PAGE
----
Charmed and Marveled: Utah State Student Uses Class Project to Better Understand People of Other Faiths
A Utah State University student's examination of how faith is depicted on the stage and screen was recently published in the Deseret News.
In the article, Church of Jesus Christ of Latter-day Saints member Rebecca Olds observed that the ways her church has been portrayed across different forms of media "always felt strange to me, simultaneously familiar and alien."
"I’ve wondered," she continued, "if others felt that way about media focused on their religion."
Olds set out to find out, arranging to watch shows like "Ms. Marvel" with a woman of Muslim faith, "Charmed" with a practicing Wiccan, and "Father Stu" with a faithful Catholic.
Olds ultimately concluded that "the film industry is rarely a good place to learn about real people of faith."
What would be better? Actually getting to know people of other faiths by spending time with them — as Olds did as a result of the project she began as a student in Utah State's Department of Journalism and Communication.
"For me, it's a guiding star in the way I want to approach all of my reporting throughout my career," said Olds, who graduated in the spring of 2023 and also earned a certificate in interfaith leadership from the College of Humanities and Social Sciences.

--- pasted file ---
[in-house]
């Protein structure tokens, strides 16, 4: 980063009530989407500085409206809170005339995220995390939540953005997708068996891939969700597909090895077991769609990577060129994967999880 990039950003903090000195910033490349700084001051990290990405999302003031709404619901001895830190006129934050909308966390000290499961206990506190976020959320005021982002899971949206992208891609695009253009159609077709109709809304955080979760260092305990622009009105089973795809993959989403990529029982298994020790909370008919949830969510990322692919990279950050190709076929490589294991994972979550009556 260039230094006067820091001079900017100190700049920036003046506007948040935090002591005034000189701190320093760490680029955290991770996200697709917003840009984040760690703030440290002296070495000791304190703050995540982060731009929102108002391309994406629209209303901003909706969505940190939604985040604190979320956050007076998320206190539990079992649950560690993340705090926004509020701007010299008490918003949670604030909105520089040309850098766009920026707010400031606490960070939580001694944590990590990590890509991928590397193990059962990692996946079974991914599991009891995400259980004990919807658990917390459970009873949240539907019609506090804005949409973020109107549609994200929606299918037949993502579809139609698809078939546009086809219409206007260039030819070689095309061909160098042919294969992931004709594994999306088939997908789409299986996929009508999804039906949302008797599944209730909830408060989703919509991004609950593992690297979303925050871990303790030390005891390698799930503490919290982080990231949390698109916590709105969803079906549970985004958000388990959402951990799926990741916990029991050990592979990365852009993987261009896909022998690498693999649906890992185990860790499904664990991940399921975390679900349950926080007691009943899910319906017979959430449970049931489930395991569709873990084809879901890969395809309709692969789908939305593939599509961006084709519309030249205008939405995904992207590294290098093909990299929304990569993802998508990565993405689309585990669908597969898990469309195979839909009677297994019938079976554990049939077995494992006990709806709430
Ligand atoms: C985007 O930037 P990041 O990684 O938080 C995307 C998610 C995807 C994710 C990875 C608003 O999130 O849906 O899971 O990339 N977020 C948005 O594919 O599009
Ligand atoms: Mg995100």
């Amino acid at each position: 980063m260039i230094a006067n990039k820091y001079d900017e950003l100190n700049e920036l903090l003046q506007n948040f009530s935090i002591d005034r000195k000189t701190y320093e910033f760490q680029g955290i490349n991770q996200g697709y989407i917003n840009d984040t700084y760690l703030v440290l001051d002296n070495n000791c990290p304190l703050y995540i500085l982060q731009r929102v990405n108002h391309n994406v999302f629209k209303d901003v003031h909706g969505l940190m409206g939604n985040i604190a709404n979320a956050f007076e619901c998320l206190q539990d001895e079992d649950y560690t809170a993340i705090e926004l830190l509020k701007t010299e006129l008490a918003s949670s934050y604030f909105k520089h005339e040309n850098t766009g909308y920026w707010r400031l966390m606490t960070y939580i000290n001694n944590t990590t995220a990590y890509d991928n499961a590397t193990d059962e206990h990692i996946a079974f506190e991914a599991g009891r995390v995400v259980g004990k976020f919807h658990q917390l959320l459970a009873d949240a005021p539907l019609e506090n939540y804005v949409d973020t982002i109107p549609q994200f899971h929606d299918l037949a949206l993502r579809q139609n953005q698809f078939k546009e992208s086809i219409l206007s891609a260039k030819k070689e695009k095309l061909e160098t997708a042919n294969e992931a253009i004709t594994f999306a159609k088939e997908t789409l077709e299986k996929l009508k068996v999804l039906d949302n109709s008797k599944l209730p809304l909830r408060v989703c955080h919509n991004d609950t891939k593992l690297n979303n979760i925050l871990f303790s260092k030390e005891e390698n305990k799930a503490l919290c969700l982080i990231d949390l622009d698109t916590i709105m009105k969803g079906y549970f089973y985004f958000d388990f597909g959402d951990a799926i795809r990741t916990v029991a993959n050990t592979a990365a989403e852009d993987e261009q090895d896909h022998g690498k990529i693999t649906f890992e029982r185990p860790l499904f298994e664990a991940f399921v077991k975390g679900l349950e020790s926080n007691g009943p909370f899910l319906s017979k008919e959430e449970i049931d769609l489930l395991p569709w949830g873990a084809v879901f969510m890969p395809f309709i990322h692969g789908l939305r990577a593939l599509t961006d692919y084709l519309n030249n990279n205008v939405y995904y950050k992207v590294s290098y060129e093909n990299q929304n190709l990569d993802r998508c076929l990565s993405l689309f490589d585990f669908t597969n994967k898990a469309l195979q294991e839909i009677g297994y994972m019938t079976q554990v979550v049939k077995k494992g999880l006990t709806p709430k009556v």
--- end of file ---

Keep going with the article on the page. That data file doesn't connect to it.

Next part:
The article, "Do people of faith recognize their religion when it appears on the big screen?" was published on Nov. 11.
Olds is one of many USU journalism students who launched their professional careers long before graduation. She has been working for The Deseret News since July of 2022, first in an internship and later with a fellowship to support that newspaper's coverage of health, family, interfaith initiatives, and religious organizations.
"I found it invaluable in putting into practice the things I was learning in my own way," she said.